Newcastle artist Peter Lankas is a magician Why, you ask? Well, his work slows down and winds back time. This has to be a good thing in a fast-paced, panicked world.
Take this depiction of a Caltex service station. It takes us into the moment. We feel like we’re right there in those silent and sometimes peaceful moments of filling up at a servo.
“The girl filling up is called 'Tex Girl’, as she is wearing cowboy boots,” Peter told Topics.
“The story extends to the Caltex sign, where only the C and TEX are lit up. She is off to see Tex her man. A narrative as such develops as the painting progresses. I do like my narrative.”
We’re quite fond of narrative, too. What’s the world without stories and images? And what’s Australia without art?
Ahn Wells, director of Gallery 139 in Beaumont Street in Hamilton, said Peter's work “embodies the Australian consciousness”.
“He paints the suburbs and its inhabitants like documentary photographers record the changing nature of the world around them,” she said.
“His works are full of the colour of the suburbs – the brown/red brick houses, green lawns and bright blue skies under the full Australian heat.”
Also in his paintings are old cars, washing lines, streets, power poles and industrial Newcastle. He finds beauty in the banal.
Peter and fellow artists Dino Consalvo and Paul Maher will feature in a new exhibition that starts at The Depot Gallery in Waterloo on Tuesday.
Ahn has organised the Sydney exhibition, titled "Gallery 139 presents Consalvo, Lankas, Maher”.
Peter’s star has been rising. He is exhibiting as a commended finalist in a national art prize, the Calleen Art Award for painting.
“By taking his work to a new audience in Sydney, I hope to see him further his art career and gain more exhibition opportunities,” Ahn said.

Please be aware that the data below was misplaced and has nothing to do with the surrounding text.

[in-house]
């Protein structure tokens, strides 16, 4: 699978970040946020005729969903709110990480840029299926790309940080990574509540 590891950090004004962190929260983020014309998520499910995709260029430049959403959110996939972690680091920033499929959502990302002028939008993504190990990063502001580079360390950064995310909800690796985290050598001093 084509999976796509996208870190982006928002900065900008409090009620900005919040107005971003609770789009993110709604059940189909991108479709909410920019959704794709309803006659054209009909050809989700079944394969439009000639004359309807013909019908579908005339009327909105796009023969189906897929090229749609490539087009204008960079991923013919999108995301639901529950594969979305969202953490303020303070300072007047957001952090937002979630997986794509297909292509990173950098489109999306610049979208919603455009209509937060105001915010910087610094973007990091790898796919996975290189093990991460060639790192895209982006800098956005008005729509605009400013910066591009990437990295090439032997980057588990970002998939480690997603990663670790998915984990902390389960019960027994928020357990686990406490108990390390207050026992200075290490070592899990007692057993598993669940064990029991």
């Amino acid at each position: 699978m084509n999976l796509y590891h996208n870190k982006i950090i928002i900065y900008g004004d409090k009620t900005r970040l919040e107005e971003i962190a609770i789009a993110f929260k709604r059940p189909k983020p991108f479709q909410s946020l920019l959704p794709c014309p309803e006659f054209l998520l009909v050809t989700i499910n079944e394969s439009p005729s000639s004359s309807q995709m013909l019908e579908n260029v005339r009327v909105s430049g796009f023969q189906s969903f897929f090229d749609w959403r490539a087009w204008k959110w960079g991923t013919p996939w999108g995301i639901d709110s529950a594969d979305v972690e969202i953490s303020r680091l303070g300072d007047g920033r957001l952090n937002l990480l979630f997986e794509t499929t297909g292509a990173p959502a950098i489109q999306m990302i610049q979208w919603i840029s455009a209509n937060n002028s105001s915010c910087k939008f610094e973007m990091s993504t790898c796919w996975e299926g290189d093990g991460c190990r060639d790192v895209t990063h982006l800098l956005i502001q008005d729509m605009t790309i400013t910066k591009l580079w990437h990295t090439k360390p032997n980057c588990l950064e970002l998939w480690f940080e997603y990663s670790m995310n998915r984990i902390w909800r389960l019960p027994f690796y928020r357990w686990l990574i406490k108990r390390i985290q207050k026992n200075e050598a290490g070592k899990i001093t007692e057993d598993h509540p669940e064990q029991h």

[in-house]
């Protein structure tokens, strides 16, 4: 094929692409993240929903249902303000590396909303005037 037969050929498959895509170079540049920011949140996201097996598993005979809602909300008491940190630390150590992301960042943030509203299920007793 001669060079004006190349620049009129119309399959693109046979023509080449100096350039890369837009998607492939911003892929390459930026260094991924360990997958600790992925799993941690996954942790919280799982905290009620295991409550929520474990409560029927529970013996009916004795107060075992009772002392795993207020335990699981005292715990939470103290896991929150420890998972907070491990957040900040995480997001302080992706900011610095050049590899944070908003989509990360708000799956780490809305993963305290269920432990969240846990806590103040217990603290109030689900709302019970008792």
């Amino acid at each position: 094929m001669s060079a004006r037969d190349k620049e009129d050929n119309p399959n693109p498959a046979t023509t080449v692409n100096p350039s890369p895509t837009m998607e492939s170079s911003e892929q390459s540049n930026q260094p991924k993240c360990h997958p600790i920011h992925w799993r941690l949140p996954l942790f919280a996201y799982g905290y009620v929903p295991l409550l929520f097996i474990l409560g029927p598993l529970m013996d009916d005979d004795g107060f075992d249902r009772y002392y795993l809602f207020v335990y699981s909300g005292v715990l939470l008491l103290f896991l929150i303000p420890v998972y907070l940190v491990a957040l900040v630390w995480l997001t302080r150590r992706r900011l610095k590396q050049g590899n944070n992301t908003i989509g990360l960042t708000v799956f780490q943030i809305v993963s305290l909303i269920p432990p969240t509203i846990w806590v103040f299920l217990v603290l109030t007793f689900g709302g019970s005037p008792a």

There’s a subtle irony and humour to Peter’s paintings. As an artist, he believes in maintaining “the playfulness and lightness of being a kid”.
It’s something he teaches his students at Newcastle Art School at TAFE in Hunter Street and in private classes.
“Art keeps you young at heart,” the 58-year-old said.
“I have to keep on reinventing and renewing things, so I keep on entertaining myself.
“There’s nothing worse than the angst-ridden artist who lives in misery and thinks it’s doom and gloom and all too difficult.”
The highest compliment was when someone tells him “I get up every morning and look at your picture and it transports me somewhere else”.
There’s an unmistakable Australian quality to his paintings.
“I wasn’t born in Australia, I was born in the Czech Republic,” he said.
“I didn’t come here until I was 11. I do feel like an outsider – perhaps outsiders tend not to take things for granted.”
He came to Newcastle in 2000.
“When you come from the outside or from somewhere else, it really does hit you there’s something unusual and in a way romantic about it.”
Has anyone seen a pet pig? This question was posed on the Lost Pets Newcastle, Hunter Valley & Surrounds Facebook page.
“Miss Piggy escaped two days ago from our property in Limeburners Creek, roughly weighs 100+kg,” the post from Rachel Taylor said last week.
Miss Piggy was “much loved and very friendly”.
“I can only assume she is searching for a boyfriend,” Rachel said.
There was no word on whether Miss Piggy had been found.